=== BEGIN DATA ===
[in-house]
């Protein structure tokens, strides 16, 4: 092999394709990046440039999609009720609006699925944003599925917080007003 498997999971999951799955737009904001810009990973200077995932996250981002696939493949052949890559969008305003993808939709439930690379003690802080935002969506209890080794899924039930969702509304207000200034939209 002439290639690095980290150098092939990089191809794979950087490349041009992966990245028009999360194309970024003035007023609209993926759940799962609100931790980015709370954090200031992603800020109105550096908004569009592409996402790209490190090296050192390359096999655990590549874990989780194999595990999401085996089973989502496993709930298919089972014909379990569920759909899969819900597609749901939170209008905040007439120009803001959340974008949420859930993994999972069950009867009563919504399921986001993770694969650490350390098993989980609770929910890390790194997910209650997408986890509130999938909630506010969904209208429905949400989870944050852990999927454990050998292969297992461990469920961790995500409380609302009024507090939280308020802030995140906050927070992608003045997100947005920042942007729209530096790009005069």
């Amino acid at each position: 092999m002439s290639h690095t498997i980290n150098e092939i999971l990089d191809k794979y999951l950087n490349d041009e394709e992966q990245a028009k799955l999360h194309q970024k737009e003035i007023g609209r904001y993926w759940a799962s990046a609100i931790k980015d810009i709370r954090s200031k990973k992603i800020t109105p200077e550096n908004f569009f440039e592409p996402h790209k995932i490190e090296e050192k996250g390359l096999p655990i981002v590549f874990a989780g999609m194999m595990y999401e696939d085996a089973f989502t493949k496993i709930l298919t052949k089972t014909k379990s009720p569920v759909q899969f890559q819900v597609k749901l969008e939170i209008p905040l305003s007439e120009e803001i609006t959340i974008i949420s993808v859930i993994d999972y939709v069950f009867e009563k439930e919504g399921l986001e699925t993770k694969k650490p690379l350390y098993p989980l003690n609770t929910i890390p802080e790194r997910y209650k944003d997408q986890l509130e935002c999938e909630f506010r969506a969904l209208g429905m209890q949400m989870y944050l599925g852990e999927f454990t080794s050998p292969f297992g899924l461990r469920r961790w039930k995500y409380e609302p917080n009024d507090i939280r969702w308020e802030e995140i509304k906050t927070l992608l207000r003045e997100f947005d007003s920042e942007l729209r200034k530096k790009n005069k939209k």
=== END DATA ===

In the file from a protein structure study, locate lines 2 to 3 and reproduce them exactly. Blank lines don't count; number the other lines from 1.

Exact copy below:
């Protein structure tokens, strides 16, 4: 092999394709990046440039999609009720609006699925944003599925917080007003 498997999971999951799955737009904001810009990973200077995932996250981002696939493949052949890559969008305003993808939709439930690379003690802080935002969506209890080794899924039930969702509304207000200034939209 002439290639690095980290150098092939990089191809794979950087490349041009992966990245028009999360194309970024003035007023609209993926759940799962609100931790980015709370954090200031992603800020109105550096908004569009592409996402790209490190090296050192390359096999655990590549874990989780194999595990999401085996089973989502496993709930298919089972014909379990569920759909899969819900597609749901939170209008905040007439120009803001959340974008949420859930993994999972069950009867009563919504399921986001993770694969650490350390098993989980609770929910890390790194997910209650997408986890509130999938909630506010969904209208429905949400989870944050852990999927454990050998292969297992461990469920961790995500409380609302009024507090939280308020802030995140906050927070992608003045997100947005920042942007729209530096790009005069």
């Amino acid at each position: 092999m002439s290639h690095t498997i980290n150098e092939i999971l990089d191809k794979y999951l950087n490349d041009e394709e992966q990245a028009k799955l999360h194309q970024k737009e003035i007023g609209r904001y993926w759940a799962s990046a609100i931790k980015d810009i709370r954090s200031k990973k992603i800020t109105p200077e550096n908004f569009f440039e592409p996402h790209k995932i490190e090296e050192k996250g390359l096999p655990i981002v590549f874990a989780g999609m194999m595990y999401e696939d085996a089973f989502t493949k496993i709930l298919t052949k089972t014909k379990s009720p569920v759909q899969f890559q819900v597609k749901l969008e939170i209008p905040l305003s007439e120009e803001i609006t959340i974008i949420s993808v859930i993994d999972y939709v069950f009867e009563k439930e919504g399921l986001e699925t993770k694969k650490p690379l350390y098993p989980l003690n609770t929910i890390p802080e790194r997910y209650k944003d997408q986890l509130e935002c999938e909630f506010r969506a969904l209208g429905m209890q949400m989870y944050l599925g852990e999927f454990t080794s050998p292969f297992g899924l461990r469920r961790w039930k995500y409380e609302p917080n009024d507090i939280r969702w308020e802030e995140i509304k906050t927070l992608l207000r003045e997100f947005d007003s920042e942007l729209r200034k530096k790009n005069k939209k």